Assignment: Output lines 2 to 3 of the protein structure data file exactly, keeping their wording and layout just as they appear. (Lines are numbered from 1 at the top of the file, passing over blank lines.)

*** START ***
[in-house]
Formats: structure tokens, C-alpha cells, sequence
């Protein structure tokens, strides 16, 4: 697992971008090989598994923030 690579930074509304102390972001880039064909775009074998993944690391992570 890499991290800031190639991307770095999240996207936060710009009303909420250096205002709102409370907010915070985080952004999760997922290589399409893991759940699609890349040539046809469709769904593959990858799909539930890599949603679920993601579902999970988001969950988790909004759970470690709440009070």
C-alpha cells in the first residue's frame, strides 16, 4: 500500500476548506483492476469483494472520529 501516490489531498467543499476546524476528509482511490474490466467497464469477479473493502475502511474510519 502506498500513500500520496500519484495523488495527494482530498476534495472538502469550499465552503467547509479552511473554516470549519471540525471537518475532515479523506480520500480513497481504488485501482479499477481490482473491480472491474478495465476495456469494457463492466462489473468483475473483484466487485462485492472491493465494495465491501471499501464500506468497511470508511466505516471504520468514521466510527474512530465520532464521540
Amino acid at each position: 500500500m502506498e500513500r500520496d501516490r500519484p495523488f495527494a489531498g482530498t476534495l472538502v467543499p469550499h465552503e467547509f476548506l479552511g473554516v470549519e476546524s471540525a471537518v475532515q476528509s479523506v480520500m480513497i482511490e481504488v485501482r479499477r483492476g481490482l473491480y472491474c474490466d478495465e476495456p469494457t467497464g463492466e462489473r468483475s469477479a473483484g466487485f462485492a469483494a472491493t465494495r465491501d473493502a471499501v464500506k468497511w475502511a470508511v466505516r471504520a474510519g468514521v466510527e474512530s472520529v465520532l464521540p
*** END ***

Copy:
Formats: structure tokens, C-alpha cells, sequence
């Protein structure tokens, strides 16, 4: 697992971008090989598994923030 690579930074509304102390972001880039064909775009074998993944690391992570 890499991290800031190639991307770095999240996207936060710009009303909420250096205002709102409370907010915070985080952004999760997922290589399409893991759940699609890349040539046809469709769904593959990858799909539930890599949603679920993601579902999970988001969950988790909004759970470690709440009070």